Navigating Medicare Drug Plans

CBS News correspondent Wyatt Andrews offers some tips on how to weed through the registration process for the Medicare prescription drug benefit. The enrollment deadline is May 15, 2006, after which monthly penalties may be applied.



We all know the new Medicare drug benefit, called Medicare Part D, is terribly confusing. Some states have more than 40 different plans, all offered through private insurance companies, and each is competing for your enrollment with different prices and coverage packages.

OK, It's Confusing! Now, How Do You Sign Up For It?

What follows is the best, step by step list of "how-to" pointers I can come up with after consulting with Medicare, with several insurance companies, and with non-profit groups that follow issues related to aging.

I won't sugar coat this. Finding the best deal will be work, but the upside is that, for a reasonable cost, you will be protected for life against a catastrophic loss of income or assets due to the cost of drugs.

So here goes.

  1. Before doing anything, make a list of the drugs you take, the dosage amount of each drug and the pharmacies you normally use. Have your Medicare number ready. If you have drug coverage now, through a retirement plan, your union or your employer, have the details of the plan ready, even if you have a notice telling you it's a "creditable" plan.

  2. If you are internet capable, go to www.medicare.gov. In the middle of the opening page, click on "Compare Medicare Prescription Drug Plans." This will get you started.

  3. If you are not Internet capable, then, with your list ready, call 1-800-Medicare, which is 1-800-633-4227. They have solved most of the long-wait problems you may have heard about. TTY users should call 1-877-486-2048.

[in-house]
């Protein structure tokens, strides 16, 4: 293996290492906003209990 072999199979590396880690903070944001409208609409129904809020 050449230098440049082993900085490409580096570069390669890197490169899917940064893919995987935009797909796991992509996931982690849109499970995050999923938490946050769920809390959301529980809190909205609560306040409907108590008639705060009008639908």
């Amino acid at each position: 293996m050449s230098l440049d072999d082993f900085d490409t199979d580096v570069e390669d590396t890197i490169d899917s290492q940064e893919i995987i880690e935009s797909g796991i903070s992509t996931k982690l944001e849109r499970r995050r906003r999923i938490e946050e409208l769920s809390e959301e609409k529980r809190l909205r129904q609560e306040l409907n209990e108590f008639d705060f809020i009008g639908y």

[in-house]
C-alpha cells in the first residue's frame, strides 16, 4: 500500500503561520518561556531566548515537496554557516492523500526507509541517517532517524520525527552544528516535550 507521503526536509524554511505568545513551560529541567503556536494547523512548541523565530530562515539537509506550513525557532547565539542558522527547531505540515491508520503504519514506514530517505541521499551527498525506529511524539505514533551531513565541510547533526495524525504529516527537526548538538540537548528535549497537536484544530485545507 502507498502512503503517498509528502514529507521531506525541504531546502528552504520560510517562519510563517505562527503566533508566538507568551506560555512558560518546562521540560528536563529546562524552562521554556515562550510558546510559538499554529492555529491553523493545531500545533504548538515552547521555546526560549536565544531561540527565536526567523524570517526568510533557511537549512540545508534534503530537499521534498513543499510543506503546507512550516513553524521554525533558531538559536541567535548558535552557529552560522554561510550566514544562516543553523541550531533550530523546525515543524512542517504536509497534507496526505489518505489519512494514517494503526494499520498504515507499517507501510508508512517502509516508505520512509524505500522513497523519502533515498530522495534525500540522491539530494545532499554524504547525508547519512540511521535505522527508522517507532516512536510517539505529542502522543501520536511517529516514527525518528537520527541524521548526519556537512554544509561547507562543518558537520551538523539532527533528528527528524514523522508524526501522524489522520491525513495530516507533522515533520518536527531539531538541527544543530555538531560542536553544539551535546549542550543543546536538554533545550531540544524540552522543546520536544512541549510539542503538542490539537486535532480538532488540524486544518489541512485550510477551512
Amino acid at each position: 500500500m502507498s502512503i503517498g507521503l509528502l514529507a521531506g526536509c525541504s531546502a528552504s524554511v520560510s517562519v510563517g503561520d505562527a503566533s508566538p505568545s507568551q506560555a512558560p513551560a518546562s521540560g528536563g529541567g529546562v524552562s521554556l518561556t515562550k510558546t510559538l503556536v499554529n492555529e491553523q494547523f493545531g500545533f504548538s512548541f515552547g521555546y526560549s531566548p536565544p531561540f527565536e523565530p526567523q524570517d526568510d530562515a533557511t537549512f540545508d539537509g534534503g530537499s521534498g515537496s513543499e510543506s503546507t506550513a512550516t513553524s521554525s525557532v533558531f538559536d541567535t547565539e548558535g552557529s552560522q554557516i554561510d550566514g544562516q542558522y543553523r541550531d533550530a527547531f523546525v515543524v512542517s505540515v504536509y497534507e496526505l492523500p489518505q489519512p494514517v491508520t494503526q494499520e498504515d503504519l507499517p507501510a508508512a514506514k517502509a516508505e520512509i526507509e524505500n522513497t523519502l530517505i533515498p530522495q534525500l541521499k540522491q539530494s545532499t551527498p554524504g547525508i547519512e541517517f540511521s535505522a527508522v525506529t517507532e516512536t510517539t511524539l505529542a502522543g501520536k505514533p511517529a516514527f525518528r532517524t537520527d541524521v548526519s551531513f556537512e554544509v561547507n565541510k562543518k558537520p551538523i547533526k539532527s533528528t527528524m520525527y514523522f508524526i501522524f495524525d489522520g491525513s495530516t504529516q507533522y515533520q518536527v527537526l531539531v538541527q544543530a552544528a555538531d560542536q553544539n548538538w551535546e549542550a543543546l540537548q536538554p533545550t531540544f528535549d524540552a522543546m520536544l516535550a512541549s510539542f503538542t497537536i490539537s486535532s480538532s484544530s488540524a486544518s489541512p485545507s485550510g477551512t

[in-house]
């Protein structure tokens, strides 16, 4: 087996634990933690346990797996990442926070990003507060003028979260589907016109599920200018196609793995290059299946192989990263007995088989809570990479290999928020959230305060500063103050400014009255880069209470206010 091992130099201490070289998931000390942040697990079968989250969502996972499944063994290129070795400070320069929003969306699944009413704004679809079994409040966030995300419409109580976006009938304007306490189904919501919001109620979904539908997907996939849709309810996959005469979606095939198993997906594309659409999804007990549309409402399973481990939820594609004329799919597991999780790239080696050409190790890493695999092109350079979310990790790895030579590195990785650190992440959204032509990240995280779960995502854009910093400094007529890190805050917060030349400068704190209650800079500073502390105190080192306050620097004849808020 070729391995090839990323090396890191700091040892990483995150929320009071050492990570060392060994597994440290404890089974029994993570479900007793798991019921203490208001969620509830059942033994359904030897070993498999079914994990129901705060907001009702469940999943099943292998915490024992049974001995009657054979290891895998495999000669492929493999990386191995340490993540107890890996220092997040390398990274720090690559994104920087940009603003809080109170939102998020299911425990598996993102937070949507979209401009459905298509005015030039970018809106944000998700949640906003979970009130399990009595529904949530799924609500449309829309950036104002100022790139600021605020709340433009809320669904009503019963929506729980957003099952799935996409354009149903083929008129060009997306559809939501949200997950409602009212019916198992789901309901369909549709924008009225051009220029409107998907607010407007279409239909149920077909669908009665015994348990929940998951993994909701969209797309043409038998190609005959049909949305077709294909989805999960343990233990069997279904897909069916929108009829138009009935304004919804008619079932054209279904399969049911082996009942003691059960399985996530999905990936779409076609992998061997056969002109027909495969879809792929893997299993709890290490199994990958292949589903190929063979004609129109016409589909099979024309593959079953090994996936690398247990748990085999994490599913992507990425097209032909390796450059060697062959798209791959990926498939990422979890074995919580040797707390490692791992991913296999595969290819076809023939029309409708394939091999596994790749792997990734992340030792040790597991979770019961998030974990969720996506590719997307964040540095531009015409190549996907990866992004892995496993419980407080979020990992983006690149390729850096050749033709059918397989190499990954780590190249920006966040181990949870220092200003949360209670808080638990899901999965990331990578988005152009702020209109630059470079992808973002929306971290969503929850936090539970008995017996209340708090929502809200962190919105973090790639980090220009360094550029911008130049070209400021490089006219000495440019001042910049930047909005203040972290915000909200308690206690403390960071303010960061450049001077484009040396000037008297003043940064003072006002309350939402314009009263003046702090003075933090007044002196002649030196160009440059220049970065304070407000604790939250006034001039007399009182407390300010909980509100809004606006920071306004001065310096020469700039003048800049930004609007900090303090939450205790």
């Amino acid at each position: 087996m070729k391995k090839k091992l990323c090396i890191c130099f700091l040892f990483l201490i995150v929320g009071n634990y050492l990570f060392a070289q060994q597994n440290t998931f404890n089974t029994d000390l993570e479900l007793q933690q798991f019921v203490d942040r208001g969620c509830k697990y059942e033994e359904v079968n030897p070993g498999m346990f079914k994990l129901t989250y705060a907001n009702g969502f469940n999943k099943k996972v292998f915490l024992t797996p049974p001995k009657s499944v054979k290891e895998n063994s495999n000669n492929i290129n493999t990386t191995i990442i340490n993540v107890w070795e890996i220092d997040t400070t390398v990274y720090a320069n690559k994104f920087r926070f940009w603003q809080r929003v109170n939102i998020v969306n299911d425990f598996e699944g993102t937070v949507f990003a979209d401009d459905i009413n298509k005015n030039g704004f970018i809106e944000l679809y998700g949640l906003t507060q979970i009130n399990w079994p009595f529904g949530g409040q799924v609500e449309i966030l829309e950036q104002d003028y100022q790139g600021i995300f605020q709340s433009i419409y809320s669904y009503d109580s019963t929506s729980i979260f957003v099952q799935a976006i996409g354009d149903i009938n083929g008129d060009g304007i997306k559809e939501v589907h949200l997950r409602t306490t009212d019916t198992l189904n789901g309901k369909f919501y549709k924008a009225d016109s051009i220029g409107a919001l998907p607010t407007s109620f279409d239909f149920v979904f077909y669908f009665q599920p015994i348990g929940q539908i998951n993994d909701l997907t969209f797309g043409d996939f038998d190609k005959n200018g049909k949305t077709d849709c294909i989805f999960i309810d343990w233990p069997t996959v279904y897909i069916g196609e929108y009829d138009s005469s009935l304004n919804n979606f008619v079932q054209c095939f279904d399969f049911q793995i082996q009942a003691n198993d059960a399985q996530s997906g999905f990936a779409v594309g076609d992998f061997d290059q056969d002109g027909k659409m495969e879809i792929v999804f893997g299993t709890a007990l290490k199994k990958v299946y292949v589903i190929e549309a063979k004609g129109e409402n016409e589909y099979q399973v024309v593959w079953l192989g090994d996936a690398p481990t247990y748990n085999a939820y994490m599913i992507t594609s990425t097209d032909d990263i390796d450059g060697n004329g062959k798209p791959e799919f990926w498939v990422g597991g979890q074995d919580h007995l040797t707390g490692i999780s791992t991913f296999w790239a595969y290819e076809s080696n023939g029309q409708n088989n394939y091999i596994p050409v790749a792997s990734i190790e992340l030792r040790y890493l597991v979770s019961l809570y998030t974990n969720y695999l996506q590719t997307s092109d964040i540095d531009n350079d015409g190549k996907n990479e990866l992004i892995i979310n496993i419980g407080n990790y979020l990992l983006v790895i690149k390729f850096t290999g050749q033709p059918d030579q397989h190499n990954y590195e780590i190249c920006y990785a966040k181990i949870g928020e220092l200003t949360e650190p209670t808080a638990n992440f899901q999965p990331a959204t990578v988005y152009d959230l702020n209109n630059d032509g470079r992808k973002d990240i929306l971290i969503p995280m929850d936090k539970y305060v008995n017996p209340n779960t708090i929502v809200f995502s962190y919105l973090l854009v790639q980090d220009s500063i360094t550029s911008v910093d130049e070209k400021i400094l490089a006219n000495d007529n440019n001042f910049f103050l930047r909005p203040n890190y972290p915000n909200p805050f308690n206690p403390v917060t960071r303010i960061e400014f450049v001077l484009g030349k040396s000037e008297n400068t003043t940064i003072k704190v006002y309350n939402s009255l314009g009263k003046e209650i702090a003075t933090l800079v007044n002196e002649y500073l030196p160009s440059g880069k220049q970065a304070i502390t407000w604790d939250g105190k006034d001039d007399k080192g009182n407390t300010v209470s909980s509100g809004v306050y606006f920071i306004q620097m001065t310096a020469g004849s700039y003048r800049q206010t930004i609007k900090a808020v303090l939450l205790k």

4. Either on the Web or with the Medicare phone counselor, enter your list of drugs, dosages and pharmacies.

  5. At this point, take a minute to determine if Medicare Part D is better than the coverage you have now. If your current coverage is superior, and you've been informed your current coverage is "creditable," you don't need to sign up for Medicare D.

  6. If, however, Medicare D is for you then the Web site or the phone counselor will give you a list of four or five insurance company plans that cover your drugs and your pharmacies in your state. They will quote you the yearly costs from each plan. Write down the phone numbers of the selected plans and the out of pocket cost quotes.

  7. Now you have an important choice. If you like what you are hearing from the Medicare counselor, or seeing on the web, you can enroll directly at this point. Or you can keep shopping.

  8. If you decide to shop, call the selected plans directly. Confirm the coverage of your drugs and pharmacies and confirm the cost quotes you got from Medicare. If the plan is promising no deductibles, confirm this.

  9. When you shop, you should ask these plans if they require pre-authorization of your drugs. Pre-authorization of a covered drug is a hurdle you may not want.

Make your selection based on the following criteria:
  • Price
  • Convenience
  • Deductible or no deductible?
  • How much you trust the insurance company.

    Then enroll!

    • David Hancock

      David Hancock is a home page editor for CBSNews.com.

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